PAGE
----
Bob Cook is a nuclear engineer. In this interview, Cook discusses his long career with the Nuclear Regulatory Commission and his work as a consultant for the Yakama Nation. He describes the problems he identified with the Basalt Waste Isolation Project. He also shares his opinions on the ethics of governmental decision making and risk assessments related to the health of Hanford-area residents.
Ed Hammel was a young physicist at Princeton University when he signed on to work for the Manhattan Project. Stationed at Los Alamos, he became involved with the site’s production of plutonium. He stayed at Los Alamos after the war and became involved in the hydrogen bomb program. In this interview, he discusses the early efforts to design the hydrogen bomb, the scientific innovations he and his colleagues developed at LANL, and why he decided not to work on the Ivy Mike shot.
Dr. J. Carson Mark joined the Manhattan Project in May 1945 with a delegation of British scientists. He worked in the Los Alamos Scientific Laboratory, and in 1947, went on to head its Theoretical Division. Mark stayed on after the end of the Second World War as part of the project aimed at developing the hydrogen bomb. In this interview, Mark addresses the challenges involved in making a hydrogen bomb, including the design process and the conflicts between other scientists in the laboratory. He also discusses the Soviet hydrogen bomb, and the problems their project faced, despite Soviet espionage in the United States.
George Cowan was a physical chemist who joined the Manhattan Project in 1942. In this interview, Cowan discusses the Soviet atomic program and their effort to build a nuclear bomb. In 1949, he helped convince U.S. government officials that the radiochemistry of air samples taken from the atmosphere proved that the Soviets had detonated their own atomic bomb, rather than what many assumed was just a peaceful nuclear reactor problem. Cowan also discusses Operation Crossroads, where he helped take air samples during atomic tests at Eniwetok Atoll in 1946.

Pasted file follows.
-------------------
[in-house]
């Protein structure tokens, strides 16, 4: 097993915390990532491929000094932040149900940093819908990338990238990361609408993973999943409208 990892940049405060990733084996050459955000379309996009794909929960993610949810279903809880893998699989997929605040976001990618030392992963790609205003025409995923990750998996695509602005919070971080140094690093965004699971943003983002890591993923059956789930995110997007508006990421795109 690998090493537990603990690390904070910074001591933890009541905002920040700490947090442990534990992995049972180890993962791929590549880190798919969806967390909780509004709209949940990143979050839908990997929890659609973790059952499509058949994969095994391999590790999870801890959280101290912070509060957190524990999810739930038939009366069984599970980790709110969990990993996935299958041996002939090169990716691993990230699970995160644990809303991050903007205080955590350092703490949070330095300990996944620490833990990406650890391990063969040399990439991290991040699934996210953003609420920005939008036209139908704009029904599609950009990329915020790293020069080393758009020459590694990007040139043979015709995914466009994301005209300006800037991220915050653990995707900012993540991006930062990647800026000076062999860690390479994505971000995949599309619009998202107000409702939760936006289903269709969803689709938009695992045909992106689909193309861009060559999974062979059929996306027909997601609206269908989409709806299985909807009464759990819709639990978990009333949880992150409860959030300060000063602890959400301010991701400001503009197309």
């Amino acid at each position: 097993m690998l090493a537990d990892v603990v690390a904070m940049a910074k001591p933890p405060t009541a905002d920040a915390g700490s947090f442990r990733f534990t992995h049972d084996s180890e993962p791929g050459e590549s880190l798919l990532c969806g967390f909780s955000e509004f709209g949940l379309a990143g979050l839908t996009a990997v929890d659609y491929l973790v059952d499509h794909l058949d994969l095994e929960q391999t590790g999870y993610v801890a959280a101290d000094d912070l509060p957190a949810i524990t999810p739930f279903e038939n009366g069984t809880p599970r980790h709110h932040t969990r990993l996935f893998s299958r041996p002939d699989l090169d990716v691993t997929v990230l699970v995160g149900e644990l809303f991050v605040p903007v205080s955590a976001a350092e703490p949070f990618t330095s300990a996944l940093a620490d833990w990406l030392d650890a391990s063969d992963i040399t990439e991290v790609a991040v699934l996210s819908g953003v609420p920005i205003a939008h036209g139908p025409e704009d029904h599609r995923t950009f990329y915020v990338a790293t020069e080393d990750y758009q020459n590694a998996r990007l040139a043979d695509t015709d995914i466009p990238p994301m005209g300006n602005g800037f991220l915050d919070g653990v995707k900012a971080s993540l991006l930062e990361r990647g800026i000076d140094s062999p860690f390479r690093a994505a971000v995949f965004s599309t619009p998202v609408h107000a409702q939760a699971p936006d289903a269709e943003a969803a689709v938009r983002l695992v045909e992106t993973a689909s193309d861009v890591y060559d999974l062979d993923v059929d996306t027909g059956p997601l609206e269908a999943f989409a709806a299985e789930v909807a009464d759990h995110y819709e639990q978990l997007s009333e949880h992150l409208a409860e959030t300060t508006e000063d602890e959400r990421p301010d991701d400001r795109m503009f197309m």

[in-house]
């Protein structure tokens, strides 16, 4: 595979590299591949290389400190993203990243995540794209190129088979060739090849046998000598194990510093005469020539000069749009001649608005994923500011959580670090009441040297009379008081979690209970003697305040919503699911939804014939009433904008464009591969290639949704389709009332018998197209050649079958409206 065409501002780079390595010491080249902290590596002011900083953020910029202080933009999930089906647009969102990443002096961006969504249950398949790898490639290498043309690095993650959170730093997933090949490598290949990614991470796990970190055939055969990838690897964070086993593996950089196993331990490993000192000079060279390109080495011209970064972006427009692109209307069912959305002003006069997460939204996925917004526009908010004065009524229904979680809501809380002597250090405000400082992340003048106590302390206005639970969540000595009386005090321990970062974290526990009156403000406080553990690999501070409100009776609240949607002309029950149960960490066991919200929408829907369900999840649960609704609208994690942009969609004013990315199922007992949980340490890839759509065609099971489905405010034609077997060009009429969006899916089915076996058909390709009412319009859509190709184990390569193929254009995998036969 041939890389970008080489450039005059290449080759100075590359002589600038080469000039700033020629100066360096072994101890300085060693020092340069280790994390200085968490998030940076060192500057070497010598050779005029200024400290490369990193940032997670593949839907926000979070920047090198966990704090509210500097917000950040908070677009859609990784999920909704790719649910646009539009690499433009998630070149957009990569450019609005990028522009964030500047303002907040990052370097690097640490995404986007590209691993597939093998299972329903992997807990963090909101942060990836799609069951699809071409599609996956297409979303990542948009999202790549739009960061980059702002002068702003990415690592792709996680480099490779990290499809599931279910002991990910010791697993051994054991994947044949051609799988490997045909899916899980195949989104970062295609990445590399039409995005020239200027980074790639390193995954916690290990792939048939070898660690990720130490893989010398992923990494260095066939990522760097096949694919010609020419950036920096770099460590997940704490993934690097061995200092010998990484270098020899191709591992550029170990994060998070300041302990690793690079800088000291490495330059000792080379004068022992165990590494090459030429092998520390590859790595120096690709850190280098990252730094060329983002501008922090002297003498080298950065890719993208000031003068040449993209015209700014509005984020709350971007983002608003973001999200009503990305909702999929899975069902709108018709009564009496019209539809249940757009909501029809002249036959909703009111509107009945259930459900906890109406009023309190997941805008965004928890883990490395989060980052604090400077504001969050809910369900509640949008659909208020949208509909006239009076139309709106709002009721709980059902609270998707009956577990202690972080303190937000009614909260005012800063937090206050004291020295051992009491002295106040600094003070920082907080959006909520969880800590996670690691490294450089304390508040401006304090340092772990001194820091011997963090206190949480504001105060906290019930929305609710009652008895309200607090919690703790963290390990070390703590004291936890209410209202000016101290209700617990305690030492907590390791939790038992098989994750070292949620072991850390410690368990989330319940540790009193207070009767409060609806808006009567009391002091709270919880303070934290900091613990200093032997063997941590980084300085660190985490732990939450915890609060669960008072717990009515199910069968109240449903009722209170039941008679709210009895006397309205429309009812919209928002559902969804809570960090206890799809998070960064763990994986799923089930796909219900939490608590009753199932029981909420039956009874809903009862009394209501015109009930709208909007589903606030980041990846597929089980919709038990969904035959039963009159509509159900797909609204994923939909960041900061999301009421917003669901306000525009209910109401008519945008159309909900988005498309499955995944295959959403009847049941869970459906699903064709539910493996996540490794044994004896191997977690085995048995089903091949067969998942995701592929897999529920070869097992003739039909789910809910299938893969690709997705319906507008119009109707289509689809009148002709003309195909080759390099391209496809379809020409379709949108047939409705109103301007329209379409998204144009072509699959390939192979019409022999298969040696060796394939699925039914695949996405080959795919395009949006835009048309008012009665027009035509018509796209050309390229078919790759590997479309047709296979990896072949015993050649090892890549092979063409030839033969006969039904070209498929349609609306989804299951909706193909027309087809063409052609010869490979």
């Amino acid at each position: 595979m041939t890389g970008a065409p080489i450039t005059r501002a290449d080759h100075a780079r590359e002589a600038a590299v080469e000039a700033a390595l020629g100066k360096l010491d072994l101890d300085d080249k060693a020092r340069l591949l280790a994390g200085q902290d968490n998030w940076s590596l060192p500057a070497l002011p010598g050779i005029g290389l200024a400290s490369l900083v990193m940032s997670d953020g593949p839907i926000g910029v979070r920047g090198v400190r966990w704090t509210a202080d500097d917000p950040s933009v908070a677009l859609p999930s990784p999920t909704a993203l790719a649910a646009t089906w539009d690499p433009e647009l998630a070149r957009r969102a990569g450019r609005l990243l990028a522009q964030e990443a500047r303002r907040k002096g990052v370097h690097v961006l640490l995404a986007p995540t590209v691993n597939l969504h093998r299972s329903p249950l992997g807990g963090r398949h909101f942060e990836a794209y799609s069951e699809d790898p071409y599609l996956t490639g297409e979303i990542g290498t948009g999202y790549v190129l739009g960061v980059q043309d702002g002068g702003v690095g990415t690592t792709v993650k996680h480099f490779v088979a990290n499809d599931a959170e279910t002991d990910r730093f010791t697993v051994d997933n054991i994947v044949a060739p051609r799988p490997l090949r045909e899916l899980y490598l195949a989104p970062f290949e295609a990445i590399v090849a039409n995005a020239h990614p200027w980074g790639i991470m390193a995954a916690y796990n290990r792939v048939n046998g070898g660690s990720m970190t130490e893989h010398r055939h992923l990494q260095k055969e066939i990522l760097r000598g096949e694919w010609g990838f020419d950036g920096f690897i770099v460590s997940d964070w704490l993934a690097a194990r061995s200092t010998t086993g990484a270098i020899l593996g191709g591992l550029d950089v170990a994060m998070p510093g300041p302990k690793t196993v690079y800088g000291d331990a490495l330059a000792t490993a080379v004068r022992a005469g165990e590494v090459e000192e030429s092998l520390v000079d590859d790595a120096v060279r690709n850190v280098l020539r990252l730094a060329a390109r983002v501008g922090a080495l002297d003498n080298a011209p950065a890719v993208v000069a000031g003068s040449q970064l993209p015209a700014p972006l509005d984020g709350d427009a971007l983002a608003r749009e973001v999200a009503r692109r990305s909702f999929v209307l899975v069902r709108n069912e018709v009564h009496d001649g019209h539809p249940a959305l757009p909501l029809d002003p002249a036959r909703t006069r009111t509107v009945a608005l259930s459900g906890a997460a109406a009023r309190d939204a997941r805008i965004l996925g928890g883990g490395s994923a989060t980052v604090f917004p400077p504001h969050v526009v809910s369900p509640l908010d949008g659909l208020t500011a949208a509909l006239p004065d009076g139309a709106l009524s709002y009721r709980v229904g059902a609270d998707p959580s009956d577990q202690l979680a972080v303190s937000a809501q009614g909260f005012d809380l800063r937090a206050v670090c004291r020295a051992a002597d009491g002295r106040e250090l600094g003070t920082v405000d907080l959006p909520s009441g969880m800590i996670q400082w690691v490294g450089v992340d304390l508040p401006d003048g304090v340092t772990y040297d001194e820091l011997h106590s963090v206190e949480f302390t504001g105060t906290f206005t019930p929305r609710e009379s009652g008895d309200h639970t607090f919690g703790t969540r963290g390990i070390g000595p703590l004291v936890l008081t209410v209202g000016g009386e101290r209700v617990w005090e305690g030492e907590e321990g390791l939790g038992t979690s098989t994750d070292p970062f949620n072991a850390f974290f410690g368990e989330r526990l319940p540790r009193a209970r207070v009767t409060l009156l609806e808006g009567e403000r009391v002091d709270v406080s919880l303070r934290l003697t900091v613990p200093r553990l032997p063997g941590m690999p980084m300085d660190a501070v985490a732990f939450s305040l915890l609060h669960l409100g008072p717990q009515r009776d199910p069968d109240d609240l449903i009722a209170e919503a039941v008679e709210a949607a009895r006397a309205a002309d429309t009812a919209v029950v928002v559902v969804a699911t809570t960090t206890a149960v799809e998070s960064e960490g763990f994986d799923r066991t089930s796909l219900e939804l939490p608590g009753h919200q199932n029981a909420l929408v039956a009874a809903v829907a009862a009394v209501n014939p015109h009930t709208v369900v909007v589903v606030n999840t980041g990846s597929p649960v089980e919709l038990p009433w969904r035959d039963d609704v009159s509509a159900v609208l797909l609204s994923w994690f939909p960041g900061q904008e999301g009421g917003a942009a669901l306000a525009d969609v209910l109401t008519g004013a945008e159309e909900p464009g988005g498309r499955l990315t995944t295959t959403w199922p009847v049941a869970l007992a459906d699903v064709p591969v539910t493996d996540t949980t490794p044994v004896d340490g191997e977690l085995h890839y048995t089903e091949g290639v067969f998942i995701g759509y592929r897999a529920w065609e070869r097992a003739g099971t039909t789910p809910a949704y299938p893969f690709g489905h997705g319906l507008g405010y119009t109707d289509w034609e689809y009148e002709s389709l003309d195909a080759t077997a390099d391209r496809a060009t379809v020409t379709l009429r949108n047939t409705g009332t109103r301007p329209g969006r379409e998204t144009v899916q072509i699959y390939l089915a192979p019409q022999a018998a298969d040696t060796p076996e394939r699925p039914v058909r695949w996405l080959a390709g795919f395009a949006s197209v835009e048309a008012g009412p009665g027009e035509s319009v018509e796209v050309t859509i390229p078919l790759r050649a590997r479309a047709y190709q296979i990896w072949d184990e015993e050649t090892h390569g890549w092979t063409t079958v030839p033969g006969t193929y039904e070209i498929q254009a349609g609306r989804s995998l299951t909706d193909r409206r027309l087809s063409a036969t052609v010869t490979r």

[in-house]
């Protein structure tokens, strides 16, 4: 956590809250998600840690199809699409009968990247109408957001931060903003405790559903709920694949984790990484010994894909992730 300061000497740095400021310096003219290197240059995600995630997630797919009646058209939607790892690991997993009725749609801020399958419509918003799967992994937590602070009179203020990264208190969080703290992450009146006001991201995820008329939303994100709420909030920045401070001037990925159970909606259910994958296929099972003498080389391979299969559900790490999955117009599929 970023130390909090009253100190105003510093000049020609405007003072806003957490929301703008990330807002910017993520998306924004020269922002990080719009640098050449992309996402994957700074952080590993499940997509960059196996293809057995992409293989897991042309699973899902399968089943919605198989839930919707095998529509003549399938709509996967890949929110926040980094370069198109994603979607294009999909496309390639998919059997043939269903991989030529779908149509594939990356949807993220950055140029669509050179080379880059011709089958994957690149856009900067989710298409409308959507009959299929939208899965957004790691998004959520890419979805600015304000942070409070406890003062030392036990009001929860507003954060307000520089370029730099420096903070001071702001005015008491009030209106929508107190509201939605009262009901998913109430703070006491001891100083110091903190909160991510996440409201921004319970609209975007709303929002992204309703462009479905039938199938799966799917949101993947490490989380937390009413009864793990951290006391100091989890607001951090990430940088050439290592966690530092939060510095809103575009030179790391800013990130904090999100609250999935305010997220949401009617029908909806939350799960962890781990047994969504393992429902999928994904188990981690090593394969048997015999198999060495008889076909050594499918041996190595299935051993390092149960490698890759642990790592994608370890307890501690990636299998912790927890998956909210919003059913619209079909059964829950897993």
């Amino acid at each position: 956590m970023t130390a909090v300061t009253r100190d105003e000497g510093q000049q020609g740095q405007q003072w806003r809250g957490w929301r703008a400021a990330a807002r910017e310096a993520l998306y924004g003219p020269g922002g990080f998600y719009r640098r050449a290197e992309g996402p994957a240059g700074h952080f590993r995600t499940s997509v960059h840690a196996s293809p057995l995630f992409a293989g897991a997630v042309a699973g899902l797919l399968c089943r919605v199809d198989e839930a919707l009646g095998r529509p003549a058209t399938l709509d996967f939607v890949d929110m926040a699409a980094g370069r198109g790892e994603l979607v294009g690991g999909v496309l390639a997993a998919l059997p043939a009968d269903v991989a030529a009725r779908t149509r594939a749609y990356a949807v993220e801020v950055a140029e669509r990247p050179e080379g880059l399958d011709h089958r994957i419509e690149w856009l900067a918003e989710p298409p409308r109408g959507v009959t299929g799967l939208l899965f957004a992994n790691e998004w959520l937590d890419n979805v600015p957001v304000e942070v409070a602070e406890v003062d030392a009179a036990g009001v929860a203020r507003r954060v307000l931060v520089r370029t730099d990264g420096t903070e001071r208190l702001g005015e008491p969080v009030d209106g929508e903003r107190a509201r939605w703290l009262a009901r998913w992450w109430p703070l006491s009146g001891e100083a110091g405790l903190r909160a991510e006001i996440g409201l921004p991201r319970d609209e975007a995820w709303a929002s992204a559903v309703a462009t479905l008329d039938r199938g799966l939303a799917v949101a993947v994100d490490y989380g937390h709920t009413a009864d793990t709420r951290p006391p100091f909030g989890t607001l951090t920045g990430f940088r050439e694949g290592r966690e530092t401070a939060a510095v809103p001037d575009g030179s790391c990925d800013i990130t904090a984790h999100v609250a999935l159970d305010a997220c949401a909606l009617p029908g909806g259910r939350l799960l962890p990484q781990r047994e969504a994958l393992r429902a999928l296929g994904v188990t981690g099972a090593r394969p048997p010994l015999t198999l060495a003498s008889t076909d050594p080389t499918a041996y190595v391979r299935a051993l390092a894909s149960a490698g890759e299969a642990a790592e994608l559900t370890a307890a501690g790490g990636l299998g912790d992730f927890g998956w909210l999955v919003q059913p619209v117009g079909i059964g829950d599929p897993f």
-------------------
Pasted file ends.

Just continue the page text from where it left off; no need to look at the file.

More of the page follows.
Harold Agnew was veteran of the Manhattan Project, an observer to the bombing of Hiroshima, and served as director of the Los Alamos National Laboratory from 1970-1979. Agnew discusses the science behind the hydrogen bomb, along with production and research conducted under the Atomic Energy Commission (later the DOE) and the Air Force. Among other topics, he describes the Soviet program and the espionage involved, his clash with the government and military when trying to receive funds for laboratory research, and innovations that resulted from the American nuclear program.